Sound art doesn’t carry the same public appreciation that visual arts have earned but the medium has a long, storied history. Developing throughout the 20th century, it has taken advantage of rapid technological advances that drive the recording industry. Modern sound art, for all intents and purposes, emerged alongside jazz and embraced many of the same tenets: self-expression, spontaneity, juxtaposition and a fearless commitment to changing how the listener perceived sound. The EPCOR Centre’s Soundasaurus festival aims not only to honour the rich history of sound art, but also to remind people that many of the genre’s most innovative artists have called Calgary their home.
Soundasaurus curator Tammy McGrath has been involved with the festival since its inaugural run in 2010 and her adoration for this art form is unmistakable. From the beginning, McGrath has sought to promote a diverse array of artists, tailoring the lineup to satisfy connoisseurs as well as neophytes, always making sure to endorse Canadian artists alongside their international peers. The festival will encompass traditional live performances, interactive live performances, interactive art displays and workshops hosted by some of the world’s most innovative audio manipulators. Up-and-coming Calgary artists have also been selected to perform in the EPCOR Centre lobby before and after the main events.
Michael Leeb is setting up his handcrafted hybrid instruments in a free interactive installation and Ivan Reese’s “A Shrinking Feeling” will be on display at the +15 Soundscape (located near the Theatre Calgary office). Soundasaurus has partnered with Saskatoon’s Sounds Like Audio (SLA) festival this year, demonstrating the cooperative nature of Canadian sound artists. Soundasaurus will be bringing Saskatoon’s Ian Campbell and Ernie Dulanowski to perform and give a workshop on source material modification, and in exchange will be helping send Calgary artists to next year’s SLA. This spirit of cooperative communication has persisted throughout the history of sound art, although it is only in recent years that the festival format has really taken off: Soundasaurus is currently the only three-day sound art festival in Calgary.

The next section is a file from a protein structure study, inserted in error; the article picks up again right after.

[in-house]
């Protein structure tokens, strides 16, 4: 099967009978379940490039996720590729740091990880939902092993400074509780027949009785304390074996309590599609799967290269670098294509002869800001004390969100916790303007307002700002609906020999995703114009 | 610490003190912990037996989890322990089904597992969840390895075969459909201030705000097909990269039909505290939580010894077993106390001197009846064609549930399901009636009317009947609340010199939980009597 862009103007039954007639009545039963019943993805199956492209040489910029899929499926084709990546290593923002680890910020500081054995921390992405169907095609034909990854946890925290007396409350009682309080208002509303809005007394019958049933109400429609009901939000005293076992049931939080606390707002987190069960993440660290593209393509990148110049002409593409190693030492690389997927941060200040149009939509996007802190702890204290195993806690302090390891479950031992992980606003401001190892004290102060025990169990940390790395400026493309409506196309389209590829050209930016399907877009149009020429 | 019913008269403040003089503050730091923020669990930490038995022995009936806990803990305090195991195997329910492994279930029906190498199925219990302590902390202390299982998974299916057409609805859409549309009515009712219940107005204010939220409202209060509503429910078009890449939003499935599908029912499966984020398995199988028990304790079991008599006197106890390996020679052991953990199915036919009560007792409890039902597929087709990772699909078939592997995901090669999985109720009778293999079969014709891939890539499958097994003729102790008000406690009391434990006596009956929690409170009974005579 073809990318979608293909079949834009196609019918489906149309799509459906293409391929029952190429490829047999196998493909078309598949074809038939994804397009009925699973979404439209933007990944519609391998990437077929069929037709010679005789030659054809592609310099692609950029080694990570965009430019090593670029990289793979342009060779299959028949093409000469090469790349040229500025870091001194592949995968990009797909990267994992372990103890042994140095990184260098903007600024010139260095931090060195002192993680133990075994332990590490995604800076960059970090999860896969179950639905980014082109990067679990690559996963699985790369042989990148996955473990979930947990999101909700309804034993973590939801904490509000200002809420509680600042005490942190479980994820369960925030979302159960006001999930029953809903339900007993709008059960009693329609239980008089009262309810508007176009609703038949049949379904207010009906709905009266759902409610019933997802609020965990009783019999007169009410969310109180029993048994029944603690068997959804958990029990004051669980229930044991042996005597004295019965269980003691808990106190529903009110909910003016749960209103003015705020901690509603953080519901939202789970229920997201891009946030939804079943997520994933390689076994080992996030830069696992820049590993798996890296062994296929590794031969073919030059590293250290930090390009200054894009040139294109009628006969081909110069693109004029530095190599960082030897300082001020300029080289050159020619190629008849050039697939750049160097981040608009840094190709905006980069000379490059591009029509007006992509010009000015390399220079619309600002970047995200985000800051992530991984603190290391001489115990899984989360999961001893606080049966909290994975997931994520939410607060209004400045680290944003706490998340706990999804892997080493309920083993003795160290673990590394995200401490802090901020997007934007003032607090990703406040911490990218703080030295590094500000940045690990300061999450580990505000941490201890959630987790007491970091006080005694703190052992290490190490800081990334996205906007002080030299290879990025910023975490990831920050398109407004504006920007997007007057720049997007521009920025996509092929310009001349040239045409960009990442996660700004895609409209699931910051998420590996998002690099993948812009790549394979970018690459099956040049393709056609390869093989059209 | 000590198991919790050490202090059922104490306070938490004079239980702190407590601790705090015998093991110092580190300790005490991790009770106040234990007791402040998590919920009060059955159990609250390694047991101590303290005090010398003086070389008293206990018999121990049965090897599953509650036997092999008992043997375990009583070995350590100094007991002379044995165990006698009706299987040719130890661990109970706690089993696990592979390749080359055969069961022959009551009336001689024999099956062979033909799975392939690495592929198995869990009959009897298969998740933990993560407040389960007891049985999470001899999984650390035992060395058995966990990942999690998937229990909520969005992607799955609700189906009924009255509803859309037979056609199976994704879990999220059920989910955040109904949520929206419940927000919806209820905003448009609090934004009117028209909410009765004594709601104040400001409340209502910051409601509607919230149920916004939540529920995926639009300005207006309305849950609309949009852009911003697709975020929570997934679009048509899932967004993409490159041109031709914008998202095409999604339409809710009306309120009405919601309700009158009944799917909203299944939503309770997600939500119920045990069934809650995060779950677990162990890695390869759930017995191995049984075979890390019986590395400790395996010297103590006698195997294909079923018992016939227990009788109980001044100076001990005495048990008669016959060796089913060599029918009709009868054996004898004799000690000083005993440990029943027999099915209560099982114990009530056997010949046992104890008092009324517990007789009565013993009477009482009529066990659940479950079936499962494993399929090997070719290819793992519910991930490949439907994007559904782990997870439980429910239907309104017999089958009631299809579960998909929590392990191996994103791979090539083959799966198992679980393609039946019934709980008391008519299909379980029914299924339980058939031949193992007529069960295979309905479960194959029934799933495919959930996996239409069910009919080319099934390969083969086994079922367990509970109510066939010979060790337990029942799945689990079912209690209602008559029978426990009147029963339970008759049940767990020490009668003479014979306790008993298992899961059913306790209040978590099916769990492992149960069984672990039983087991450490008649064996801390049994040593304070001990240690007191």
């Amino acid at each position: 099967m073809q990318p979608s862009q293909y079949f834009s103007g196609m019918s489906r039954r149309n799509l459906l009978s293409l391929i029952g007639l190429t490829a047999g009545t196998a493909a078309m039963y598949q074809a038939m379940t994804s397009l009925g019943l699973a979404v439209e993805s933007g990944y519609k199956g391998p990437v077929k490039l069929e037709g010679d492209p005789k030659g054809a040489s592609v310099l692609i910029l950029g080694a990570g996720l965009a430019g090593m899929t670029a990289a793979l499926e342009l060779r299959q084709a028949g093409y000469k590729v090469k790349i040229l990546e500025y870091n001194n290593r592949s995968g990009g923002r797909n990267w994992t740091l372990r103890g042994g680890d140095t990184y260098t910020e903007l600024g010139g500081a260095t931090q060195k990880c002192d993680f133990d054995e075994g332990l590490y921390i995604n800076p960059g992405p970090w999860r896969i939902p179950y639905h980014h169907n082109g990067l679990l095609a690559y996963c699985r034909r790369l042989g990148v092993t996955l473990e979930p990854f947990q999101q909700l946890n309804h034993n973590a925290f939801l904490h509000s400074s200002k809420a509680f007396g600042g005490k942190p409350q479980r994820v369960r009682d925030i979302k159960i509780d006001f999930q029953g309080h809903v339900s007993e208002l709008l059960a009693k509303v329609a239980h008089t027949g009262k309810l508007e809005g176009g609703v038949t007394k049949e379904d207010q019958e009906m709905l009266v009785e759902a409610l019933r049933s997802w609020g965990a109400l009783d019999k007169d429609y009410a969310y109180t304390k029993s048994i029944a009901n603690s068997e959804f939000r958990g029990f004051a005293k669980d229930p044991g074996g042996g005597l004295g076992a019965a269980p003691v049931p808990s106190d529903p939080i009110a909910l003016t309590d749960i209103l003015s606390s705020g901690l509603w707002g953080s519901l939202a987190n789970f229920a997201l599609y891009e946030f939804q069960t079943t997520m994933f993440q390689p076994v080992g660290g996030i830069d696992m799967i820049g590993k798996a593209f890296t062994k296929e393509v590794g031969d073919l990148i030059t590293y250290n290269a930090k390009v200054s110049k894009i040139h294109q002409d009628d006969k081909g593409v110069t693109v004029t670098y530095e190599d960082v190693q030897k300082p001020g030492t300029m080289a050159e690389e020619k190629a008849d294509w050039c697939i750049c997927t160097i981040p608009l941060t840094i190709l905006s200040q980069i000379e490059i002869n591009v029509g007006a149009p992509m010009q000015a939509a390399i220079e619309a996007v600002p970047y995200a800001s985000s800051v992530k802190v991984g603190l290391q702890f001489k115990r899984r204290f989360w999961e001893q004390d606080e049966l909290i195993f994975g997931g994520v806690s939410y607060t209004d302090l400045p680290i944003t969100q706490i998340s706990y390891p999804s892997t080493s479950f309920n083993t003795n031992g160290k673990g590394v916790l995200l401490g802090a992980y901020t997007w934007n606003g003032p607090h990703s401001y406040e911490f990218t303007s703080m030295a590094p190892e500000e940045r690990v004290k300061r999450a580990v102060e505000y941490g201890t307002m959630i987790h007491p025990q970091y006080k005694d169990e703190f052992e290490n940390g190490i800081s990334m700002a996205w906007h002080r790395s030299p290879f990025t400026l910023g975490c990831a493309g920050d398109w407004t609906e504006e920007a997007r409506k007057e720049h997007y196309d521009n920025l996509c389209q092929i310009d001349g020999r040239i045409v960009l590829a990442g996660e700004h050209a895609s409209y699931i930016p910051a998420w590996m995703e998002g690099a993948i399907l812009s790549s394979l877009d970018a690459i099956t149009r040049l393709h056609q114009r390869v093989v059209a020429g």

Despite the festival’s focus on the creation and manipulation of soundwaves, many of the artists on display this year have crafted stunning visual works to accompany their audio. Performers such as Loscil and Ivan Reese work extensively with computers to create soundscapes previously unheard. Reese, in particular, has formed utterly amazing audiovisual art using nothing more than computer code. Some artists prefer to work with sound and light using homemade circuits and modified analogue equipment; Kyle Whitehead’s “generative, reactionary” Aleatronic Feedback Machine will be on display at the festival, demonstrating to attendees how electronic circuits can interact with one another to create complex audiovisual settings. Monty Adkins and Julio D’Escrivan work with found sounds and found footage and Ceephax Acid Crew has earned a major following by coaxing amazing tones out of forgotten hardware. Holly Herndon’s innovations with Max/MSP digital instruments have earned her a reputation as one of the most inventive electronic musicians in the world today. This year’s Soundasaurus covers an incredible range of styles and should offer something of interest to almost everyone. Contrary to what people might think, sound artists have never worked in isolation: production techniques, sonic textures, aural backdrops, theories on consonance/dissonance, melodic and amelodic tendencies, unique instrumentation and a wealth of other ideas have flown freely between sound artists and traditional musicians.
Because sound art is such a broad genre, it can be difficult for organizers to attract both fans of the dissonant and of the serene. This year’s lineup includes artists renowned for their work in ambient music, noise/drone, film sound, avant-garde electronica and sound collage so even those unfamiliar with sound art should find more than enough to pique their interest. Much of this accessibility comes courtesy of Ms. McGrath, who carefully selected the lineup to ensure no one would be left out. “I really look at accessible sound art, where people come into the room and it’s inviting, but it’s also exciting and new.” She expands, “We hit every genre, which is exciting because you can come any night and find something that interests you.” Many of the headliners demonstrate sound and music that soothes and encourages quiet contemplation, but fans of abrasive noise or puzzling avant-garde will still find more than enough artists that cater to harder tastes.
Soundasaurus was not designed to initiate people into the ranks, so to speak—everyone involved is acting out of a genuine love for the art form. By pulling together such wildly different artists, Soundasaurus will likely be just as exciting for the performers as it is for the audience.
This year’s Soundasaurus festival is taking place at the EPCOR Centre from November 14 —16. Tickets are $15 per night, or a festival pass can be had for $39. In addition, a number of free, interactive exhibits are opening around Calgary.
By John Julius
Photo (middle): Tristan Perich